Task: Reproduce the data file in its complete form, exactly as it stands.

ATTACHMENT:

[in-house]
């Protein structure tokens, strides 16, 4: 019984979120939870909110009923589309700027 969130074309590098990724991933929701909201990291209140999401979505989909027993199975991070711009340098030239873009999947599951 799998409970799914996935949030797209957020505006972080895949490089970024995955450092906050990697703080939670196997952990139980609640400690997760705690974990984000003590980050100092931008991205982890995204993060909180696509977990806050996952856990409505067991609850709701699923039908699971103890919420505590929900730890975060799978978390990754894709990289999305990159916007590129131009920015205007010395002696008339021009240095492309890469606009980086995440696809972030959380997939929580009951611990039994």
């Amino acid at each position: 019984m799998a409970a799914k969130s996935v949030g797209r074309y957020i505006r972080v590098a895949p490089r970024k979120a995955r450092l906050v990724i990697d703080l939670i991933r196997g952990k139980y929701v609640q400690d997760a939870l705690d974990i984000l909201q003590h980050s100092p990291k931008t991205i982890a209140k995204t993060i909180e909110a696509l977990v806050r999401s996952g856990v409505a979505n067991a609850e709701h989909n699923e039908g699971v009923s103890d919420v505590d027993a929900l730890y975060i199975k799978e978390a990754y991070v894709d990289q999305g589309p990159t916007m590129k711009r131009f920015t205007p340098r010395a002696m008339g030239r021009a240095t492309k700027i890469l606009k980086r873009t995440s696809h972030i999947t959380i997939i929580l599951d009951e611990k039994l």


[in-house]
């Protein structure tokens, strides 16, 4: 019984979120939870909110009923589309700027 969130074309590098990724991933929701909201990291209140999401979505989909027993199975991070711009340098030239873009999947599951 799998409970799914996935949030797209957020505006972080895949490089970024995955450092906050990697703080939670196997952990139980609640400690997760705690974990984000003590980050100092931008991205982890995204993060909180696509977990806050996952856990409505067991609850709701699923039908699971103890919420505590929900730890975060799978978390990754894709990289999305990159916007590129131009920015205007010395002696008339021009240095492309890469606009980086995440696809972030959380997939929580009951611990039994």
């Amino acid at each position: 019984m799998a409970a799914k969130s996935v949030g797209r074309y957020i505006r972080v590098a895949p490089r970024k979120a995955r450092l906050v990724i990697d703080l939670i991933r196997g952990k139980y929701v609640q400690d997760a939870l705690d974990i984000l909201q003590h980050s100092p990291k931008t991205i982890a209140k995204t993060i909180e909110a696509l977990v806050r999401s996952g856990v409505a979505n067991a609850e709701h989909n699923e039908g699971v009923s103890d919420v505590d027993a929900l730890y975060i199975k799978e978390a990754y991070v894709d990289q999305g589309p990159t916007m590129k711009r131009f920015t205007p340098r010395a002696m008339g030239r021009a240095t492309k700027i890469l606009k980086r873009t995440s696809h972030i999947t959380i997939i929580l599951d009951e611990k039994l």